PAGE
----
What does it mean to be a friend?
What does it mean to have a friend?
What is the joy of true friendship?
In the following series of posts, I’m going to be looking into this crucial relationship as it relates to the development of character and the experience of joy. I will be drawing largely from my own experience, and also from observation. There are many things in this world that I have not yet experienced, but I count myself blessed to have experienced friendship.
Early Childhood Friendships
Children love to play. The first, and most simple friendship that we experience has everything to do with play. As a little child, we have not developed particular tastes to the degree that we can discriminate amongst peers. What I mean is, children don’t have specialized interests as adults do. This means that they are not joined by similar tastes or hobbies. Instead, they are united by the pursuit and appreciation of fun through play. Sure, boys will usually favor cars and ninjas, and girls will favor dolls and princesses, but if you put a group of children together they will find common ground in their desire for fun.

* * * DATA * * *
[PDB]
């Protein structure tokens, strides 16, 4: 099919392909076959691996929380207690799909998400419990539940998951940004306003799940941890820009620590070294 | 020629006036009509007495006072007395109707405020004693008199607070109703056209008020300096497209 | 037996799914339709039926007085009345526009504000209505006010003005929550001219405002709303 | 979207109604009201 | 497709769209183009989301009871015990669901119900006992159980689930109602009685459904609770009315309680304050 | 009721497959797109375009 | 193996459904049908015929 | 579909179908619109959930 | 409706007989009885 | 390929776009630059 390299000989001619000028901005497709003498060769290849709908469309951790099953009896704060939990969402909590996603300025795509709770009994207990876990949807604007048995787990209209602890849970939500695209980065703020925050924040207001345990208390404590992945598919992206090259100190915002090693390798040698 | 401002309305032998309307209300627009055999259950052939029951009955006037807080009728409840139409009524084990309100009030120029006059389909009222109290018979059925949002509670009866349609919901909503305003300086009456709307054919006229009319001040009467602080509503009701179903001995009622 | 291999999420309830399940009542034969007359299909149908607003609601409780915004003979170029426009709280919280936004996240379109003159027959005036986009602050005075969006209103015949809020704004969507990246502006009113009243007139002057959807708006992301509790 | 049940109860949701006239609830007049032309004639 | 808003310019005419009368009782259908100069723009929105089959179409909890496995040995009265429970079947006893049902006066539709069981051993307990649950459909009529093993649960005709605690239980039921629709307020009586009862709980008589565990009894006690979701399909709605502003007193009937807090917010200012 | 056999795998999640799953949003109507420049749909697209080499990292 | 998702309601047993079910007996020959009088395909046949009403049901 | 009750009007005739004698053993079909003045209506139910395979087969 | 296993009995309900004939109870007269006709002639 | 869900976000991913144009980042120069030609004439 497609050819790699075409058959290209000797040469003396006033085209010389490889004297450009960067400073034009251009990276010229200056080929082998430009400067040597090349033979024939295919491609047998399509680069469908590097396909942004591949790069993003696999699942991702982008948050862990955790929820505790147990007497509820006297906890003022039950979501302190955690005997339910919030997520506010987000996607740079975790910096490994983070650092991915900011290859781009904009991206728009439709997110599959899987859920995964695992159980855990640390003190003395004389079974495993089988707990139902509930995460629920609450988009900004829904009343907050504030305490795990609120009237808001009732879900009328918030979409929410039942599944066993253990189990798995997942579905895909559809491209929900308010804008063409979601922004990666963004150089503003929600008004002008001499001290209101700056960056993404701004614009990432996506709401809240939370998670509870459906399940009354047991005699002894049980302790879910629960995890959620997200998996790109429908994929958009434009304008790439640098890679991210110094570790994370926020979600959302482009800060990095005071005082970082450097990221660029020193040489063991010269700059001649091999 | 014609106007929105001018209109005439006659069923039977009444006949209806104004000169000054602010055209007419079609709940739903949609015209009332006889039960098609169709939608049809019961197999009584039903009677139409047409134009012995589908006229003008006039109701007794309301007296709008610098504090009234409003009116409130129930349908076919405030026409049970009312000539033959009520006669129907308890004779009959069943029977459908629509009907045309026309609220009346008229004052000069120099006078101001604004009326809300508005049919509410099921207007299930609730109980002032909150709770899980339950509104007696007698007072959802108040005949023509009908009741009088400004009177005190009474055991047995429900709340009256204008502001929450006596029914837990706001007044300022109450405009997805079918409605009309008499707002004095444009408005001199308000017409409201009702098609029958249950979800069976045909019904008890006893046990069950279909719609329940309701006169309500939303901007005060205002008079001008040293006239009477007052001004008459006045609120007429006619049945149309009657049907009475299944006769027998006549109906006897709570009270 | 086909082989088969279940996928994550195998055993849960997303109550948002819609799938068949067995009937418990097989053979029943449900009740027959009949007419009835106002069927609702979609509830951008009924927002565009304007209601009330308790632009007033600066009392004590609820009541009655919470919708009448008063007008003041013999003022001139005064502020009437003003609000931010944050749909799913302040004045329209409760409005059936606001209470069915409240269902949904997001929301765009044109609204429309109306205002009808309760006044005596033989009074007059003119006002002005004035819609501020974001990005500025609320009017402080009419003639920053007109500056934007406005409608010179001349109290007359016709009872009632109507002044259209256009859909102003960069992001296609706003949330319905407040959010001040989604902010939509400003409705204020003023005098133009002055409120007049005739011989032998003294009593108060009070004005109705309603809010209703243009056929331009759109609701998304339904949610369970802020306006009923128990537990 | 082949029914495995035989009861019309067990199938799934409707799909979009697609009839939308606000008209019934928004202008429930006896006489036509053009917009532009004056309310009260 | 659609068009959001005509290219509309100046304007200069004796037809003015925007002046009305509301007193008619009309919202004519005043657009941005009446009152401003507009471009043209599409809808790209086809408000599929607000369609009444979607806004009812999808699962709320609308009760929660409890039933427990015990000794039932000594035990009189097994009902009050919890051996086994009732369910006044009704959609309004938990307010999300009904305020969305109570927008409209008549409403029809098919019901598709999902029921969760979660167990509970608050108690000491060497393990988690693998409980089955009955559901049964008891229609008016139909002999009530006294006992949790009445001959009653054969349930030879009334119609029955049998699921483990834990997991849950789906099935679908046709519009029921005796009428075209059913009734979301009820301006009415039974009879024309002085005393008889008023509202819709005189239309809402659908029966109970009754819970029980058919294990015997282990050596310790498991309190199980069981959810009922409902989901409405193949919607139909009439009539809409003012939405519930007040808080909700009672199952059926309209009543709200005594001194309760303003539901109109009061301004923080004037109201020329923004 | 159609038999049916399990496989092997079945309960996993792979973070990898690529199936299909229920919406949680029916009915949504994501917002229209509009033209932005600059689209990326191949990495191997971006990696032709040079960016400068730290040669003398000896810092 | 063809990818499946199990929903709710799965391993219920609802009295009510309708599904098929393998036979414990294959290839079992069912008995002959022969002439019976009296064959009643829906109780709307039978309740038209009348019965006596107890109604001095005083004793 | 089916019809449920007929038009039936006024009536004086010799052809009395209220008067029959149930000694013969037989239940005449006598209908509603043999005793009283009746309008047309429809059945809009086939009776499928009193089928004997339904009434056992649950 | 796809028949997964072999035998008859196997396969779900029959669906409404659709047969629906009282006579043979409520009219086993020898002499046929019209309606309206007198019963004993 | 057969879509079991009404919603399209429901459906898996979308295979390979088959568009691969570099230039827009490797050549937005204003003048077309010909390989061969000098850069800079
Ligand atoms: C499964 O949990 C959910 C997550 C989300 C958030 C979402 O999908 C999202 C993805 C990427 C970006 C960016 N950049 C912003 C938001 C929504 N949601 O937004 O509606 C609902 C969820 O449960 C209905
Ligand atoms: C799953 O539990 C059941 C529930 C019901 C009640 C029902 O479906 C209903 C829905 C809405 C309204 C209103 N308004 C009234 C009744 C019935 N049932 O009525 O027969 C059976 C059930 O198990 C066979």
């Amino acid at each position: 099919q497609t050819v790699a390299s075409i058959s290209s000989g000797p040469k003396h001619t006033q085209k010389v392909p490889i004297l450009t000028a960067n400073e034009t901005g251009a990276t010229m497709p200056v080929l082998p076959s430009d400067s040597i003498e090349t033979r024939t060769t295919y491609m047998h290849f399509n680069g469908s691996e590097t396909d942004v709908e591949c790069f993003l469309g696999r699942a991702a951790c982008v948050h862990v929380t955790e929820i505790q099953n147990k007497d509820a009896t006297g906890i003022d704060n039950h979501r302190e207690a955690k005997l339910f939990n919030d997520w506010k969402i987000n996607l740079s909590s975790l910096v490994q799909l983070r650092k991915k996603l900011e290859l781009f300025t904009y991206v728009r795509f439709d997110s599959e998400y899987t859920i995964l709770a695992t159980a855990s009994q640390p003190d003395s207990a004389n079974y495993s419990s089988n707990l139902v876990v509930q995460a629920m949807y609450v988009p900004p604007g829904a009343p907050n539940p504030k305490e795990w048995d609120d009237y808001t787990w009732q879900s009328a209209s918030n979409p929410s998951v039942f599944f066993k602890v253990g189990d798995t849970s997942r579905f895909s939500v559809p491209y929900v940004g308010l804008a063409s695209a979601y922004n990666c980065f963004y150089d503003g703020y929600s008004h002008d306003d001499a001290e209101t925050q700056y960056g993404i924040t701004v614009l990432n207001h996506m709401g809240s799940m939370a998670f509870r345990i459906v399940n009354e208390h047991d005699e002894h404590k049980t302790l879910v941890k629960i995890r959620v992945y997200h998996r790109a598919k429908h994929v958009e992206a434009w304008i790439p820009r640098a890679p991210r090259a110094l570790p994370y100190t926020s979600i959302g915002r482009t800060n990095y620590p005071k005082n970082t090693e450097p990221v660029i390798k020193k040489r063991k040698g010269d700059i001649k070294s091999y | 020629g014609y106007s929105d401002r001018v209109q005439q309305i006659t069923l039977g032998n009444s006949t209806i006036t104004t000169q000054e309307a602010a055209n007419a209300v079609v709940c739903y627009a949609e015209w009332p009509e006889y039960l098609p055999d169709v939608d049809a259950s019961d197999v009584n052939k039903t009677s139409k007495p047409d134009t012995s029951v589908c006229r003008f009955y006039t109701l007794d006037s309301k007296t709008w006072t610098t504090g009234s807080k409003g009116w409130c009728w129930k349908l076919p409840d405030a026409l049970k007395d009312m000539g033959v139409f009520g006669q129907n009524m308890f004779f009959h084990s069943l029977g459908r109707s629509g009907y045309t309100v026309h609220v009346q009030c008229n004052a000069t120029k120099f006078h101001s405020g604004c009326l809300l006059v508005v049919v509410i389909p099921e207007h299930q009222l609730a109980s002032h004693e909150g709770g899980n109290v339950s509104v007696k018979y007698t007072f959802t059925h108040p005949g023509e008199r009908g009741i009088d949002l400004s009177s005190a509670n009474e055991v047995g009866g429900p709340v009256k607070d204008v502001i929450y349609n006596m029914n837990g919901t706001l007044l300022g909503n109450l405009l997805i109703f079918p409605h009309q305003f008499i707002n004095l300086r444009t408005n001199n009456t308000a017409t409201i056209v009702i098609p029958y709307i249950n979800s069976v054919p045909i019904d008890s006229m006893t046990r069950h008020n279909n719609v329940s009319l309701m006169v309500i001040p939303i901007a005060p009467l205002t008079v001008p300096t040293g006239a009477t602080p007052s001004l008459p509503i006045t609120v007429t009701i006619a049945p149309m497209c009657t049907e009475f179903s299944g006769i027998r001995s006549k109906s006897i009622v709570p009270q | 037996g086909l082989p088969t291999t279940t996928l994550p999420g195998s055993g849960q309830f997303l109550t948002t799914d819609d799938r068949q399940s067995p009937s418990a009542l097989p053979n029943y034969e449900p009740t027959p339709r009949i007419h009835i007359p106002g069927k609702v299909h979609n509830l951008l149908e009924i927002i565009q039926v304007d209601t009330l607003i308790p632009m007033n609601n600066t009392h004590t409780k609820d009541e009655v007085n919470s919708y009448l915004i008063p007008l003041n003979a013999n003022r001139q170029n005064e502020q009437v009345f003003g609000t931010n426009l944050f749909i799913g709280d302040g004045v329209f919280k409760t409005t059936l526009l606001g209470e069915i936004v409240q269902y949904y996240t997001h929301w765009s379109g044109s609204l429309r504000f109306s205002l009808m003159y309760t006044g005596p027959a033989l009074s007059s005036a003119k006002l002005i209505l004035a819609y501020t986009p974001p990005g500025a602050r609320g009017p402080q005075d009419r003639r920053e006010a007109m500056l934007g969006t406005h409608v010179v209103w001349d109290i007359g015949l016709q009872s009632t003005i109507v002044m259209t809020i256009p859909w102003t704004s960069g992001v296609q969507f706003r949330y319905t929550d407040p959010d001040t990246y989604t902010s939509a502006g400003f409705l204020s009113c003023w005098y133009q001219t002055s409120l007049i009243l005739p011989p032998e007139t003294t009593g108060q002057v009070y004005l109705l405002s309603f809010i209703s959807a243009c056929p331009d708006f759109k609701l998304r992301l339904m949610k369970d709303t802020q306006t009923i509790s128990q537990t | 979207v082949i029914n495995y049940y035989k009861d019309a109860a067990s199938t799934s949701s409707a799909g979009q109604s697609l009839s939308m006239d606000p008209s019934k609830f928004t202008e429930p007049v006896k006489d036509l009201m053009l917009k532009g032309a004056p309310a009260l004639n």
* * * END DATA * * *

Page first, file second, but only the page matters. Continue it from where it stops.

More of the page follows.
I can recall my preschool days when we would play Teenage Mutant Ninja Turtles. The boys would pretend that they were Leonardo, Donatello, Raphael, or Michelangelo, and there would always be at least one girl who wanted to play as April O’Neil. I even remember playing house with the girls. Yes, house. Whoever we were with became playmates. Anytime we played pretend, we became friends. Friends who found joy in simple play.
These earliest friendships are innocent and precious. To the adults who witness them, they should speak of a profound truth. It’s easy for little children to find joy together. They don’t have to understand it. And they don’t have to be told how to find it. It’s simply written on their hearts.
But we all grow up.
Part 2: Gathering Around A Common Interest